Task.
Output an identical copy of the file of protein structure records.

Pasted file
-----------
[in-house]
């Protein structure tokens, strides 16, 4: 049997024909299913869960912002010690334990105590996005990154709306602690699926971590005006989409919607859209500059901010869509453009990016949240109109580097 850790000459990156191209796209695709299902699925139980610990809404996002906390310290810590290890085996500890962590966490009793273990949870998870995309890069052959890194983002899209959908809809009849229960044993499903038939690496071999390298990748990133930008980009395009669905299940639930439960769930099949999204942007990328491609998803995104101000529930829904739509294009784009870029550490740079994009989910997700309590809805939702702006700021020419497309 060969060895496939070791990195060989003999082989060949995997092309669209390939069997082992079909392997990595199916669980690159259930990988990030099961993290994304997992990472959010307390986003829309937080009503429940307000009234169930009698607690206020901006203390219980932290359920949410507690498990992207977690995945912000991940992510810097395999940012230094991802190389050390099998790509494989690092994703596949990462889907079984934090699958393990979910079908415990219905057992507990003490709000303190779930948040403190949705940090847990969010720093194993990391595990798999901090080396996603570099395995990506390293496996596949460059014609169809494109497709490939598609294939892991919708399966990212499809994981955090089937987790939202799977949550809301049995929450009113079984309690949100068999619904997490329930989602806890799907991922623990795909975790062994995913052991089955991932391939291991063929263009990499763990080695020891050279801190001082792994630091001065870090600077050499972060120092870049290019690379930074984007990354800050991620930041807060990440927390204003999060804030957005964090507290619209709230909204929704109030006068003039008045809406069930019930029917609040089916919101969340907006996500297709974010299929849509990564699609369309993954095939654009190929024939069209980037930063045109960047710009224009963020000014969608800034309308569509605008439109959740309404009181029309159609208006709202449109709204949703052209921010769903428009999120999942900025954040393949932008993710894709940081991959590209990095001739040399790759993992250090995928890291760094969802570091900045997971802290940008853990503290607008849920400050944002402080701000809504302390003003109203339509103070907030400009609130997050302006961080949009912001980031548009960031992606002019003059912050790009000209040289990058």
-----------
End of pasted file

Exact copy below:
[in-house]
């Protein structure tokens, strides 16, 4: 049997024909299913869960912002010690334990105590996005990154709306602690699926971590005006989409919607859209500059901010869509453009990016949240109109580097 850790000459990156191209796209695709299902699925139980610990809404996002906390310290810590290890085996500890962590966490009793273990949870998870995309890069052959890194983002899209959908809809009849229960044993499903038939690496071999390298990748990133930008980009395009669905299940639930439960769930099949999204942007990328491609998803995104101000529930829904739509294009784009870029550490740079994009989910997700309590809805939702702006700021020419497309 060969060895496939070791990195060989003999082989060949995997092309669209390939069997082992079909392997990595199916669980690159259930990988990030099961993290994304997992990472959010307390986003829309937080009503429940307000009234169930009698607690206020901006203390219980932290359920949410507690498990992207977690995945912000991940992510810097395999940012230094991802190389050390099998790509494989690092994703596949990462889907079984934090699958393990979910079908415990219905057992507990003490709000303190779930948040403190949705940090847990969010720093194993990391595990798999901090080396996603570099395995990506390293496996596949460059014609169809494109497709490939598609294939892991919708399966990212499809994981955090089937987790939202799977949550809301049995929450009113079984309690949100068999619904997490329930989602806890799907991922623990795909975790062994995913052991089955991932391939291991063929263009990499763990080695020891050279801190001082792994630091001065870090600077050499972060120092870049290019690379930074984007990354800050991620930041807060990440927390204003999060804030957005964090507290619209709230909204929704109030006068003039008045809406069930019930029917609040089916919101969340907006996500297709974010299929849509990564699609369309993954095939654009190929024939069209980037930063045109960047710009224009963020000014969608800034309308569509605008439109959740309404009181029309159609208006709202449109709204949703052209921010769903428009999120999942900025954040393949932008993710894709940081991959590209990095001739040399790759993992250090995928890291760094969802570091900045997971802290940008853990503290607008849920400050944002402080701000809504302390003003109203339509103070907030400009609130997050302006961080949009912001980031548009960031992606002019003059912050790009000209040289990058």